Things I Love About Scotland Part Two

I'm back! Last time we spoke for Travel Thursday, I talked about three things I love about Scotland. Here I am to tell you about three new things I loved learning about on this trip!

Puffins

I didn't know there were puffins in Scotland! We took a day trip out to the uninhabited island of Staffa, mostly so that my dad could see Fingal's Cave, and while there, I was delighted to see that you could hang out among the puffins. 

Side note: did you know a group of puffins is called a circus?! HOW ADORABLE. 

I don't even like birds - if you've seen me walking down the street, you've probably witnessed me cringing every time a pigeon takes off - but puffins are gentle, curious creatures. They don't dive-bomb your face, and the braver ones will waddle closer to humans, observing us the way we observe them. Plus they're so flippin' cute!

I named these two Gunter and Mildred.

I named these two Gunter and Mildred.

Stone Circles and Neolithic Villages

I started reading Diana Gabaldon's Outlander on this trip (look out for my review of book one next Friday!), so I wasn't really surprised to learn that there are stone circles outside of the big one at Stonehenge. But seeing a stone circle is a completely different experience to simply reading about them.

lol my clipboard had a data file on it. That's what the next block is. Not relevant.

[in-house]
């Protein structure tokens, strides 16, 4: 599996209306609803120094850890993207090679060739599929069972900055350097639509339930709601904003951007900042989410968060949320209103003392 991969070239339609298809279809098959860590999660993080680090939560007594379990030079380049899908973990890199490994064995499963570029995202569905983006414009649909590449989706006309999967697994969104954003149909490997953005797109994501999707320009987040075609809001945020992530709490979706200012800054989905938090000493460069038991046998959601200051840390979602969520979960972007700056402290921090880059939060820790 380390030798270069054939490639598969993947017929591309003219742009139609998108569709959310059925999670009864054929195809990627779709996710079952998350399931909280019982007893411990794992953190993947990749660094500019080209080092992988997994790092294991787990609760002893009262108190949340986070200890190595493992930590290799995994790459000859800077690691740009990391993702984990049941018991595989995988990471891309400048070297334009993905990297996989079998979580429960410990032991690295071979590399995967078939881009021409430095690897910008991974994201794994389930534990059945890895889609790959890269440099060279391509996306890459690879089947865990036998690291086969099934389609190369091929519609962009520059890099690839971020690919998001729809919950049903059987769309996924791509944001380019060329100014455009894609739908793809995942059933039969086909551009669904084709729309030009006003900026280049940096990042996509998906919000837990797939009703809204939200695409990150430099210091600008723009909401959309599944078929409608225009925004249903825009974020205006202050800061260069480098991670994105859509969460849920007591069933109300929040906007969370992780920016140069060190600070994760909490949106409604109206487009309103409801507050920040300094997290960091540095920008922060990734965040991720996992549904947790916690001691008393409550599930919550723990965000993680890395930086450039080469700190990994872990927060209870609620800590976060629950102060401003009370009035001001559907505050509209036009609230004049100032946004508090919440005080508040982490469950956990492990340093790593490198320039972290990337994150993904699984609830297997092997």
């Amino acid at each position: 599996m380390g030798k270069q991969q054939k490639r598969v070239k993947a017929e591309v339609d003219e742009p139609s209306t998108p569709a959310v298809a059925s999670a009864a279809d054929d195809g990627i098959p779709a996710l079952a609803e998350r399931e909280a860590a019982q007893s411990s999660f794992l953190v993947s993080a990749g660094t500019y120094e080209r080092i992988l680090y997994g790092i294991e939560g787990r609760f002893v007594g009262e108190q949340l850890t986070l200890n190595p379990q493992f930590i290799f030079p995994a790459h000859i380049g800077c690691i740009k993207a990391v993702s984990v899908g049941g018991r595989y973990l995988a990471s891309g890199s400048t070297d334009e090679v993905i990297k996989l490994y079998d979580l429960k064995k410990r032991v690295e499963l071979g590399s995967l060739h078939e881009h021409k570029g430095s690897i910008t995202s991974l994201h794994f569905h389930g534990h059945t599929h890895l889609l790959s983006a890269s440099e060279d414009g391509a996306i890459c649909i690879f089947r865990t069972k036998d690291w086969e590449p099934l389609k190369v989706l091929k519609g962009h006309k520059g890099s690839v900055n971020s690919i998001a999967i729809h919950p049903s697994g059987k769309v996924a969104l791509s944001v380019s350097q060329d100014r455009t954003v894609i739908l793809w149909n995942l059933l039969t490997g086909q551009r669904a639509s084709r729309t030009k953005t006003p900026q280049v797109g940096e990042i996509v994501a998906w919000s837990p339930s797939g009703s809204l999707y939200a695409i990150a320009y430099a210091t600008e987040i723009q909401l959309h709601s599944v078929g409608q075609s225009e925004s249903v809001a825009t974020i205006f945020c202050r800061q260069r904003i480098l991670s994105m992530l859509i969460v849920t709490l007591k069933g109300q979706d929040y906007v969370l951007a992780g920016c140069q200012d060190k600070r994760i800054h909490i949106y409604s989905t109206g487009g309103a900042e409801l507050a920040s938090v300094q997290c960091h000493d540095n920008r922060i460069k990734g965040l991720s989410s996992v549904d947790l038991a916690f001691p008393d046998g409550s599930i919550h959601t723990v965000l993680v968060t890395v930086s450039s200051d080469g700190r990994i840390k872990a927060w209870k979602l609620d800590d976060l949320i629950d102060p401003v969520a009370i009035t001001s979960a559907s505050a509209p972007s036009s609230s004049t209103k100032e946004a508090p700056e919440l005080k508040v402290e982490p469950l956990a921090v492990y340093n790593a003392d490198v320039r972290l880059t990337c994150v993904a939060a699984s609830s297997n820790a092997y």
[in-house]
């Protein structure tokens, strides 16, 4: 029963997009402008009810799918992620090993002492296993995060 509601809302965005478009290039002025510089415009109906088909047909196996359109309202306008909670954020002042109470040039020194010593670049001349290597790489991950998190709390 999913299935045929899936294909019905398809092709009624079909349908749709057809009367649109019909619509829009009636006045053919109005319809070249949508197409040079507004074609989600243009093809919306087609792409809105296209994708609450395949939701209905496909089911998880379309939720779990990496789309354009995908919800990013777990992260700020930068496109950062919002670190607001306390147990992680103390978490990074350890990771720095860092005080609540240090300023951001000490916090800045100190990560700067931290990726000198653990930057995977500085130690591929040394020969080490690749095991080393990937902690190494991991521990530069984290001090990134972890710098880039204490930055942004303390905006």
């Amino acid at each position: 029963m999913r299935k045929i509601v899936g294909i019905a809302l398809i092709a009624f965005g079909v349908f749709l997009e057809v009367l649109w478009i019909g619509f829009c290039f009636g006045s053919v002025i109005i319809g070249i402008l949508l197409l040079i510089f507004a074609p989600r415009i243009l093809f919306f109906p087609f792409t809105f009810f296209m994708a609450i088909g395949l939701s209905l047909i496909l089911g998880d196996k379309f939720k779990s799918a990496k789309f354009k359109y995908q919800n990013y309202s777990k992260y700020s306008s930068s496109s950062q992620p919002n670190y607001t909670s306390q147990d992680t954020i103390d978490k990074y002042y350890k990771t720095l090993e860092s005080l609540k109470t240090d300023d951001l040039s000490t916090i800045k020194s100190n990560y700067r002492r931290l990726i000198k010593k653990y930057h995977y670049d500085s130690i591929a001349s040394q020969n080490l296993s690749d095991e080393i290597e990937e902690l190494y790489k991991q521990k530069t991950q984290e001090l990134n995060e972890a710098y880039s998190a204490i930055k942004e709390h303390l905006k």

While in Orkney, we had the chance to visit the Ring of Brodgar, the third largest circle in the British Isles. Theses stones are massive and form a perfect circle (with a diameter of just over 100 metres), and it's only a short distance away from the Standing Stones of Stenness. It's mind-boggling to try and figure out why - and how - these circles were erected. 

Similarly, the site of Skara Brae just outside Stromness is a Neolithic village that is older than the Great Pyramids!! I can barely wrap my head around that kind of time frame, but it's true: experts have dated the crude little houses as being from sometime around 3180 BC (versus the pyramids, which were around 2580 BC). 

Loch Ness

I'll admit I was a wee disappointed not to have spotted Nessie (and, truth be told, very relieved because I'm not sure how I would have reacted), but there's no denying that Loch Ness is a beautiful place. Surrounded by a lush green landscape with a glimpse of Urquhart Castle, I wouldn't blame a monster for trying to make a home in these blue waters. Whether you believe in Nessie or not, it's also worth checking out the Loch Ness Center and Exhibition, which offers detailed - and scientific - explanations of who/what the monster could be.